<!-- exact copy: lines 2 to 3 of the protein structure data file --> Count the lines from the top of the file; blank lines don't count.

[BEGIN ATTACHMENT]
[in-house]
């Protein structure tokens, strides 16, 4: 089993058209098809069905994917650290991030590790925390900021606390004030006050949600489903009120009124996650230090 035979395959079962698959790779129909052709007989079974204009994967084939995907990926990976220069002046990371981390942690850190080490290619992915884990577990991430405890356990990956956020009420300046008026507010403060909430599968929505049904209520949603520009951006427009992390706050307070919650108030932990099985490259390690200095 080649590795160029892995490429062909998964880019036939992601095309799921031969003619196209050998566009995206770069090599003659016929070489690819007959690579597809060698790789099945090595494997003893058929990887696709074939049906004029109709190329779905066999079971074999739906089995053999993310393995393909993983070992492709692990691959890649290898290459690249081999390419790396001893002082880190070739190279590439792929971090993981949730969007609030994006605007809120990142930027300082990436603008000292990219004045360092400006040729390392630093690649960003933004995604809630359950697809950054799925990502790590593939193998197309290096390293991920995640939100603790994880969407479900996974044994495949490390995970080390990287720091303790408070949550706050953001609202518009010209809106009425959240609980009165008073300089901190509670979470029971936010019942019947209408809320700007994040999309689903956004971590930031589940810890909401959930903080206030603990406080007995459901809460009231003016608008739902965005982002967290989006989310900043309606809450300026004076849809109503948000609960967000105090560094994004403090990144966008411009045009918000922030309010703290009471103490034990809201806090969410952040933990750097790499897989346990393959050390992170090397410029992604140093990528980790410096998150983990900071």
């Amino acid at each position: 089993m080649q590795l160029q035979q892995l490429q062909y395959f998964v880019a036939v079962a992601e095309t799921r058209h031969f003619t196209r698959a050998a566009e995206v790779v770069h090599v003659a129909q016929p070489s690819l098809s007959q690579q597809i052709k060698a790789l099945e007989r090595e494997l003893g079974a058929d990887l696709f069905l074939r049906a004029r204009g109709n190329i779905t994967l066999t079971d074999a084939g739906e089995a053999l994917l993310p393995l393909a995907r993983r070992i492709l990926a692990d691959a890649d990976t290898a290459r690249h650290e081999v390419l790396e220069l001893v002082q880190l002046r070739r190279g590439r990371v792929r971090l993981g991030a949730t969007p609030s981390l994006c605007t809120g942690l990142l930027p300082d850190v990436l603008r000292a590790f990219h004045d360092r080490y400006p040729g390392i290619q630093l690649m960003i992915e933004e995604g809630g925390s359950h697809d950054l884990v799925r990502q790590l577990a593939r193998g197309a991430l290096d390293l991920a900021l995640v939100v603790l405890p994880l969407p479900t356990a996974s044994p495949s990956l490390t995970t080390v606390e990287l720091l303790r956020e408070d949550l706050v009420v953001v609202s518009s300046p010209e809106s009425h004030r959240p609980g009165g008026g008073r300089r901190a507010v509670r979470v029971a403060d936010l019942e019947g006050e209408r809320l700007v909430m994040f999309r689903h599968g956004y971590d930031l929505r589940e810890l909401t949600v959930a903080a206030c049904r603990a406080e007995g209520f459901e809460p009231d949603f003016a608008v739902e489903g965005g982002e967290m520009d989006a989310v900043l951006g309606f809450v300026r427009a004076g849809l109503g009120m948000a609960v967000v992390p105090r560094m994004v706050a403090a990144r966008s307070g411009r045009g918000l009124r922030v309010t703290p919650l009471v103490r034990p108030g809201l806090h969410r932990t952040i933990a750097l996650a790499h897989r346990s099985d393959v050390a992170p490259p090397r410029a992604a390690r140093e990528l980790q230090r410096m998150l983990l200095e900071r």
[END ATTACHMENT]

């Protein structure tokens, strides 16, 4: 089993058209098809069905994917650290991030590790925390900021606390004030006050949600489903009120009124996650230090 035979395959079962698959790779129909052709007989079974204009994967084939995907990926990976220069002046990371981390942690850190080490290619992915884990577990991430405890356990990956956020009420300046008026507010403060909430599968929505049904209520949603520009951006427009992390706050307070919650108030932990099985490259390690200095 080649590795160029892995490429062909998964880019036939992601095309799921031969003619196209050998566009995206770069090599003659016929070489690819007959690579597809060698790789099945090595494997003893058929990887696709074939049906004029109709190329779905066999079971074999739906089995053999993310393995393909993983070992492709692990691959890649290898290459690249081999390419790396001893002082880190070739190279590439792929971090993981949730969007609030994006605007809120990142930027300082990436603008000292990219004045360092400006040729390392630093690649960003933004995604809630359950697809950054799925990502790590593939193998197309290096390293991920995640939100603790994880969407479900996974044994495949490390995970080390990287720091303790408070949550706050953001609202518009010209809106009425959240609980009165008073300089901190509670979470029971936010019942019947209408809320700007994040999309689903956004971590930031589940810890909401959930903080206030603990406080007995459901809460009231003016608008739902965005982002967290989006989310900043309606809450300026004076849809109503948000609960967000105090560094994004403090990144966008411009045009918000922030309010703290009471103490034990809201806090969410952040933990750097790499897989346990393959050390992170090397410029992604140093990528980790410096998150983990900071």
């Amino acid at each position: 089993m080649q590795l160029q035979q892995l490429q062909y395959f998964v880019a036939v079962a992601e095309t799921r058209h031969f003619t196209r698959a050998a566009e995206v790779v770069h090599v003659a129909q016929p070489s690819l098809s007959q690579q597809i052709k060698a790789l099945e007989r090595e494997l003893g079974a058929d990887l696709f069905l074939r049906a004029r204009g109709n190329i779905t994967l066999t079971d074999a084939g739906e089995a053999l994917l993310p393995l393909a995907r993983r070992i492709l990926a692990d691959a890649d990976t290898a290459r690249h650290e081999v390419l790396e220069l001893v002082q880190l002046r070739r190279g590439r990371v792929r971090l993981g991030a949730t969007p609030s981390l994006c605007t809120g942690l990142l930027p300082d850190v990436l603008r000292a590790f990219h004045d360092r080490y400006p040729g390392i290619q630093l690649m960003i992915e933004e995604g809630g925390s359950h697809d950054l884990v799925r990502q790590l577990a593939r193998g197309a991430l290096d390293l991920a900021l995640v939100v603790l405890p994880l969407p479900t356990a996974s044994p495949s990956l490390t995970t080390v606390e990287l720091l303790r956020e408070d949550l706050v009420v953001v609202s518009s300046p010209e809106s009425h004030r959240p609980g009165g008026g008073r300089r901190a507010v509670r979470v029971a403060d936010l019942e019947g006050e209408r809320l700007v909430m994040f999309r689903h599968g956004y971590d930031l929505r589940e810890l909401t949600v959930a903080a206030c049904r603990a406080e007995g209520f459901e809460p009231d949603f003016a608008v739902e489903g965005g982002e967290m520009d989006a989310v900043l951006g309606f809450v300026r427009a004076g849809l109503g009120m948000a609960v967000v992390p105090r560094m994004v706050a403090a990144r966008s307070g411009r045009g918000l009124r922030v309010t703290p919650l009471v103490r034990p108030g809201l806090h969410r932990t952040i933990a750097l996650a790499h897989r346990s099985d393959v050390a992170p490259p090397r410029a992604a390690r140093e990528l980790q230090r410096m998150l983990l200095e900071r």